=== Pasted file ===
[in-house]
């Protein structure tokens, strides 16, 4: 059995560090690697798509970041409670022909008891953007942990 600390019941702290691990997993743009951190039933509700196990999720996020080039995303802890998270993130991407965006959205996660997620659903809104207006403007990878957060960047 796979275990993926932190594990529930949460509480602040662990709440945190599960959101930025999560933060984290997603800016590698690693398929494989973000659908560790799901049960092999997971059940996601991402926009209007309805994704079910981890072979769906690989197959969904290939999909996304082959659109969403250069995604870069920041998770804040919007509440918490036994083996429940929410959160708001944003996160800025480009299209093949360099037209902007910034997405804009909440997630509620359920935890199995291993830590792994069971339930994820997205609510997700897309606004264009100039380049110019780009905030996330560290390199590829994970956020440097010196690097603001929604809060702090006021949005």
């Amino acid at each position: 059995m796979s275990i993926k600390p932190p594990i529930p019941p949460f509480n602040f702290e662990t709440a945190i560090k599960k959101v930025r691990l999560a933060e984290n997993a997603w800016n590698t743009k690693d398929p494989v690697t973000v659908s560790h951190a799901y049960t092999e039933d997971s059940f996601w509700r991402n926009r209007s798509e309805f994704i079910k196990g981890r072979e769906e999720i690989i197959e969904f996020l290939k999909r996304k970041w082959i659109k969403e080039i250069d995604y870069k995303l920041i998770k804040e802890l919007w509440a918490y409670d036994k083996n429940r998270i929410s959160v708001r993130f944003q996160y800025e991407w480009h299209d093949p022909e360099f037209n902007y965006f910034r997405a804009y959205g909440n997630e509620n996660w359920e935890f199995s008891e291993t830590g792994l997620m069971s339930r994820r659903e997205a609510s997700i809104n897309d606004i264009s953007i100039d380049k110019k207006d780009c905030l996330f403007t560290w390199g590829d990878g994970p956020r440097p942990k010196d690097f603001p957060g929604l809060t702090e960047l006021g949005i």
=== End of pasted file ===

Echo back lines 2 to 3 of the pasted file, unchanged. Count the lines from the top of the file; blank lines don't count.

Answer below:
């Protein structure tokens, strides 16, 4: 059995560090690697798509970041409670022909008891953007942990 600390019941702290691990997993743009951190039933509700196990999720996020080039995303802890998270993130991407965006959205996660997620659903809104207006403007990878957060960047 796979275990993926932190594990529930949460509480602040662990709440945190599960959101930025999560933060984290997603800016590698690693398929494989973000659908560790799901049960092999997971059940996601991402926009209007309805994704079910981890072979769906690989197959969904290939999909996304082959659109969403250069995604870069920041998770804040919007509440918490036994083996429940929410959160708001944003996160800025480009299209093949360099037209902007910034997405804009909440997630509620359920935890199995291993830590792994069971339930994820997205609510997700897309606004264009100039380049110019780009905030996330560290390199590829994970956020440097010196690097603001929604809060702090006021949005």
């Amino acid at each position: 059995m796979s275990i993926k600390p932190p594990i529930p019941p949460f509480n602040f702290e662990t709440a945190i560090k599960k959101v930025r691990l999560a933060e984290n997993a997603w800016n590698t743009k690693d398929p494989v690697t973000v659908s560790h951190a799901y049960t092999e039933d997971s059940f996601w509700r991402n926009r209007s798509e309805f994704i079910k196990g981890r072979e769906e999720i690989i197959e969904f996020l290939k999909r996304k970041w082959i659109k969403e080039i250069d995604y870069k995303l920041i998770k804040e802890l919007w509440a918490y409670d036994k083996n429940r998270i929410s959160v708001r993130f944003q996160y800025e991407w480009h299209d093949p022909e360099f037209n902007y965006f910034r997405a804009y959205g909440n997630e509620n996660w359920e935890f199995s008891e291993t830590g792994l997620m069971s339930r994820r659903e997205a609510s997700i809104n897309d606004i264009s953007i100039d380049k110019k207006d780009c905030l996330f403007t560290w390199g590829d990878g994970p956020r440097p942990k010196d690097f603001p957060g929604l809060t702090e960047l006021g949005i």